Take Very Good
Care of YourselvesDeuteronomy 4:15



Qualifying for Social Security With Diabetes 

If you have been diagnosed with diabetes and are unable to manage your symptoms, there may be financial assistance available for you. While diabetes alone is not a qualifying condition, complications may be eligible for aid. The Social Security Administration (SSA) offers benefits for people in need who are unable to work due to a serious disability. 

Medically Qualifying for Disability Via the Blue Book 

The SSA uses its own manual of qualifying criteria, known colloquially as the Blue Boo, when evaluating all Social Security disability benefits. Diabetes is listed in Section 9.00 of the Blue Book, but the SSA states that diabetes alone will not qualify for benefits. Instead, the SSA recommends that you try to find another listing in the Blue Book that meets a complication you may experience: 

·         Blindness:

·         Cardiac arrhythmias

·         Intestinal necrosis

·         Seizures

·         Mood or eating disorders

·         Neuropathy: 

And more. For example, if you have neuropathy due to diabetes and you’re unable to perform dexterous movements with your hands (typing, writing, using the phone, etc.), you should medically qualify for disability benefits. You will also qualify if you cannot stand without assistance from a chair, or walk without use of a wheelchair or walker.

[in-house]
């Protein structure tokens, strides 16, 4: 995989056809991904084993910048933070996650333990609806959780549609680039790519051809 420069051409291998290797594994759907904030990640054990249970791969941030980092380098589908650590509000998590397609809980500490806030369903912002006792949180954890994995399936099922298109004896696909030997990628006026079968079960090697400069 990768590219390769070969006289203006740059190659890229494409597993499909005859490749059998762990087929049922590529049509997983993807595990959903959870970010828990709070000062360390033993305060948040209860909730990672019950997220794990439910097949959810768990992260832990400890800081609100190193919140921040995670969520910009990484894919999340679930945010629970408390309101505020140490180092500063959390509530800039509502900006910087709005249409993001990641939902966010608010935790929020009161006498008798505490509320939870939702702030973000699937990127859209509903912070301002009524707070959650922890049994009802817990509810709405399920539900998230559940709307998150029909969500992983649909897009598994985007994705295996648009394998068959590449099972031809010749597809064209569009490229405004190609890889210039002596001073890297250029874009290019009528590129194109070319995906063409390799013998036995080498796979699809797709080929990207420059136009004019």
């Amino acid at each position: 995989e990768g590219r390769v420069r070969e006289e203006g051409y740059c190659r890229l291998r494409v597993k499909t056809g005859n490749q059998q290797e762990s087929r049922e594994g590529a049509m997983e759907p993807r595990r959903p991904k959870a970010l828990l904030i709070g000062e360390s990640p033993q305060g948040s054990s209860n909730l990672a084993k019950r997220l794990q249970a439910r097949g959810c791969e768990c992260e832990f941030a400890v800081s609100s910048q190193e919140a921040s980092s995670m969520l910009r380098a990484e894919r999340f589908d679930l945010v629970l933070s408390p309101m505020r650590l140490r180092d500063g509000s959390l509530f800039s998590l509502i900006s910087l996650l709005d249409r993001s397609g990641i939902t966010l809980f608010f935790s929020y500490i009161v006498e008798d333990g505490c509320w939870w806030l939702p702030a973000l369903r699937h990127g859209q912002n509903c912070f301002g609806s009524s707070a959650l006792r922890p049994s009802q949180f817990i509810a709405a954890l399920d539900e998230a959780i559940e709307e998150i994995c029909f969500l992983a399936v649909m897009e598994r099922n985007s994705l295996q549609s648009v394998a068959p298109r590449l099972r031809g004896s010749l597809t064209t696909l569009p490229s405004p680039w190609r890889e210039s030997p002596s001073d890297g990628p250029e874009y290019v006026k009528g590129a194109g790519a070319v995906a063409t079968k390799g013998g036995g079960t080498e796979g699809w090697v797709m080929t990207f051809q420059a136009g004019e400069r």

If you’ve had an amputation due to diabetes you also may qualify—anyone who’s unable to successfully use a prosthetic leg to walk, lost both hands, or who has lost one leg at the hip will be medically eligible. If you’ve lost a foot due to diabetes complications but are still mobile, you may need to qualify elsewhere.

The entire Blue Book is available online, so you can review the listings with your doctor to determine if you’re eligible for assistance. 

Medications and Qualifying: 

The SSA only offers disability benefits to people who are able to prove that they’re completely unable to work, despite following doctors’ advice and taking prescribed medications. This means that if you’re not taking any medication to manage your diabetes, or if you’re not following your doctor’s prescribed diet and exercise regime, you will not qualify for disability benefits.

Updated June 2018